Sometimes won’t know how to take her
She’s rarely wrong but in desperation will play dumb
Because men hate that she’s always right

Mama don’t let your babies grow up to be smart girls
Don’t let them do puzzles and read lots of books
Make ‘em be strippers and dancers and such
Mamas, don’t let your babies grow up to be smart girls
They’ll never find men and they’re always alone
Even though men claim they want brains





























Life(?) of Trillian
Single/Zero

 
Tuesday, July 31, 2007  
The wheels on the bus go round and round...

So, my "new" place is too far from my office to walk to work. I can still ride my bike, which I generally do, but, sometimes I have to take public transportation to work.

I'm "lucky." For now, I have the option of the train or two different express buses. Depending on what happens in September. (big scary reverb sound effect, the implications of which will be well understood, scoffed and lamented by citizens of Chicago.) Us Chicagoans are living under the threat of enormous service cutbacks and fare increases on public transportation due to, um, why is it again? Budget problems? State funding? I dunno, there are so many allegations and threats I can't even remember what the actual problem was which started all of this. The doomsday plan, as it's come to be known, is so ingrained in me in terms of service cutbacks and fare increases that the particulars of the budget problems have become secondary to sorting out a personal doomsday plan. Everyone's preoccupied with it, forming car pools, buying bikes, changing jobs or apartments to make their commute walking distance, one woman in my office didn't renew her lease because she lives on a train line slated to be cut so she moved to a neighborhood where service by two buses and a train are not threatened, another person in my office did the worst case scenario math and bought a parking space and hybrid car. For him and his wife, the tax break on the mortgage for the parking spot and credit for the green car outweigh the proposed fare increases for he and his wife to continue to commute on public transportation. I raise a dubious eyebrow at his math, but, come September I may find myself envious of his doomsday preparations. All this Henny Pennying seems a bit, well, much, to me, but I've lived in the luxury of not relying on public transportation for a few years. I haven't endured the daily pain, agony, delays and price gouging the way they have. I understand, I do ride public transportation, now more than in recent years, but I'm not moving or buying a car. Yet. We'll see what happens in September. For now, though, unless and until they cut one of the bus lines which takes me and many, many other people from home to work, I'm "lucky" to have transportation options. I guess. If you call paying $3.50/day for the luxury of waiting sometimes almost an hour for a bus or train and then being packed like a sardine with complete strangers into a confined, cramped space which may or may not have functioning air conditioning or heat lucky, then, I'm truly, truly lucky. Oh boy. Lucky me. Lucky, lucky me.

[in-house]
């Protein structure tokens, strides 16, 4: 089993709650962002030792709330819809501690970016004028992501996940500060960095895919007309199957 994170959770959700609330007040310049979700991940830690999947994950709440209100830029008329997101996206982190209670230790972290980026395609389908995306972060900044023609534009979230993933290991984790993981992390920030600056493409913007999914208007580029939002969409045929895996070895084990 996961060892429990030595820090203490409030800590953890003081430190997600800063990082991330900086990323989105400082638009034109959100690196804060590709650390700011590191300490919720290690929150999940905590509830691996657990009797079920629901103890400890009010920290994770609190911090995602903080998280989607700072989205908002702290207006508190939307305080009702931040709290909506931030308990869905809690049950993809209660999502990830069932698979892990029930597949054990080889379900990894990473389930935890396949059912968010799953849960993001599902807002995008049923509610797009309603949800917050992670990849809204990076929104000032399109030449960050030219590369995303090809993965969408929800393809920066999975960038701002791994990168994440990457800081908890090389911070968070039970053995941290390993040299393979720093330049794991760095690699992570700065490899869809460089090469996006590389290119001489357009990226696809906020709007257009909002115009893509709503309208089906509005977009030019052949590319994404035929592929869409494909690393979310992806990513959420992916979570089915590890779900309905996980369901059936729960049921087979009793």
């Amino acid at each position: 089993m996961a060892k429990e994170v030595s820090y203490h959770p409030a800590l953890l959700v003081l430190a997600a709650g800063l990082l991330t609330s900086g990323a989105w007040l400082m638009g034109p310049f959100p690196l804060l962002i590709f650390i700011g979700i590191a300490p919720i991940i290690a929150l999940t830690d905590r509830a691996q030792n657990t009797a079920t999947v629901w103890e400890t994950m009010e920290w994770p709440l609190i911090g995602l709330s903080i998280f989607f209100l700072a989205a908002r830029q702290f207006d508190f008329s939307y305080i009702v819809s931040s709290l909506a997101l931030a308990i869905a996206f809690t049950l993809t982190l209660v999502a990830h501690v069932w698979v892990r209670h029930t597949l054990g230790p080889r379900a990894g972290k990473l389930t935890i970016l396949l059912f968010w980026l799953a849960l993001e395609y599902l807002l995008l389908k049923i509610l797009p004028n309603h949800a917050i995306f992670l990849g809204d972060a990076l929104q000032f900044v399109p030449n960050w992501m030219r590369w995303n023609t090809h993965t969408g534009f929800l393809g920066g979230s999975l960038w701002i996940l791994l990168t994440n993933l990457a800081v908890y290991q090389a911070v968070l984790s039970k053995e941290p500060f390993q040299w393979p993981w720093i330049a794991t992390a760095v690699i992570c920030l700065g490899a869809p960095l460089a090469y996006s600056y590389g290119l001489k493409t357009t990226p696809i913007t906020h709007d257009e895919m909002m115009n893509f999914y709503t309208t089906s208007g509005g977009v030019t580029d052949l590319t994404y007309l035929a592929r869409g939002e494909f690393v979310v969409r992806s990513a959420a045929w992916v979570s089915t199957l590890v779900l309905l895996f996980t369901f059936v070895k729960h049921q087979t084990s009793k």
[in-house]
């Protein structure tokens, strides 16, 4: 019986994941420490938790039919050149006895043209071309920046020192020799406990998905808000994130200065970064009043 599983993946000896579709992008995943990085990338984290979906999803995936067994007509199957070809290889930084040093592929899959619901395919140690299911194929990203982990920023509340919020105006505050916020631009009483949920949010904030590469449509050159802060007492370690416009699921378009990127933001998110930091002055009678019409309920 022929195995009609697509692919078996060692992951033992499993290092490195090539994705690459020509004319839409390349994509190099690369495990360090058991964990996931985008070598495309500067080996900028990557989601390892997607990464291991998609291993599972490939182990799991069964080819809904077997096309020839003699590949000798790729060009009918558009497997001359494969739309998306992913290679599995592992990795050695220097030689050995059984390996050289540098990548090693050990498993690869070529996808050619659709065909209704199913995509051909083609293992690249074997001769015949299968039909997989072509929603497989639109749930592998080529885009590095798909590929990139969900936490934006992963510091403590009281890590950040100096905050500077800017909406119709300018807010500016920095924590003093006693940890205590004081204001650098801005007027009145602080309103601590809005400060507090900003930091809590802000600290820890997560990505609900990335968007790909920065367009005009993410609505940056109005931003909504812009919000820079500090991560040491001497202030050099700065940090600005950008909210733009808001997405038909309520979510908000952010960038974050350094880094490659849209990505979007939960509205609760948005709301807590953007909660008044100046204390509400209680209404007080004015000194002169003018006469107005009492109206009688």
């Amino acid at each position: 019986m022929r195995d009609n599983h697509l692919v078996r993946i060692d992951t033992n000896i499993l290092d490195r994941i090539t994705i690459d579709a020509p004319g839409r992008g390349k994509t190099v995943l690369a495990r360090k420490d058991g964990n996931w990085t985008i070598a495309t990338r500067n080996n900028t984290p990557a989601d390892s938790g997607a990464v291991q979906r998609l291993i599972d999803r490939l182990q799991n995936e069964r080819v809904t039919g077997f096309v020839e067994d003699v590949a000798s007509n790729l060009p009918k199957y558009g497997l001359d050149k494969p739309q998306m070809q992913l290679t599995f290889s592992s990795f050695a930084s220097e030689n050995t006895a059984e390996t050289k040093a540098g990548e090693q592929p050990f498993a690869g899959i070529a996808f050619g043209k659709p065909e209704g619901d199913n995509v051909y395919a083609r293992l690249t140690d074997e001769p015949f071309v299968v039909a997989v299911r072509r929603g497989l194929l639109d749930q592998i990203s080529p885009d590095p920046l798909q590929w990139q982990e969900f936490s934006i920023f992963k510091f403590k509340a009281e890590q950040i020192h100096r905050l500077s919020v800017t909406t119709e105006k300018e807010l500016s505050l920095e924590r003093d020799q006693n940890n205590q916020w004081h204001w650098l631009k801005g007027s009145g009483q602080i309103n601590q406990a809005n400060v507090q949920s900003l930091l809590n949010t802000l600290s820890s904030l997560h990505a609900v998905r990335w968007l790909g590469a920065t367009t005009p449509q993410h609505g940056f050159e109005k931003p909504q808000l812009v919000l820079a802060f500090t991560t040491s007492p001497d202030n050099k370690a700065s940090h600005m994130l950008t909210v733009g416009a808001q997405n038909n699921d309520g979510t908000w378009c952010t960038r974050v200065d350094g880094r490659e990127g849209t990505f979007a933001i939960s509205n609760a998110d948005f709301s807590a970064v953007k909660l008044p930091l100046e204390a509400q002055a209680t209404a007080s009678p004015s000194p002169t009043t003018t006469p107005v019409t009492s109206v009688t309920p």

I have not missed riding on public transportation to and from work. I mean, I like the concept and theory behind public transportation, I'm all for it environmentally speaking. Really. I'm a long time supporter and user of public transportation. It just makes sense - financially, environmentally, civically, socially, it's just the right thing to do. Discomfort and delays aside, it's a good commuting choice.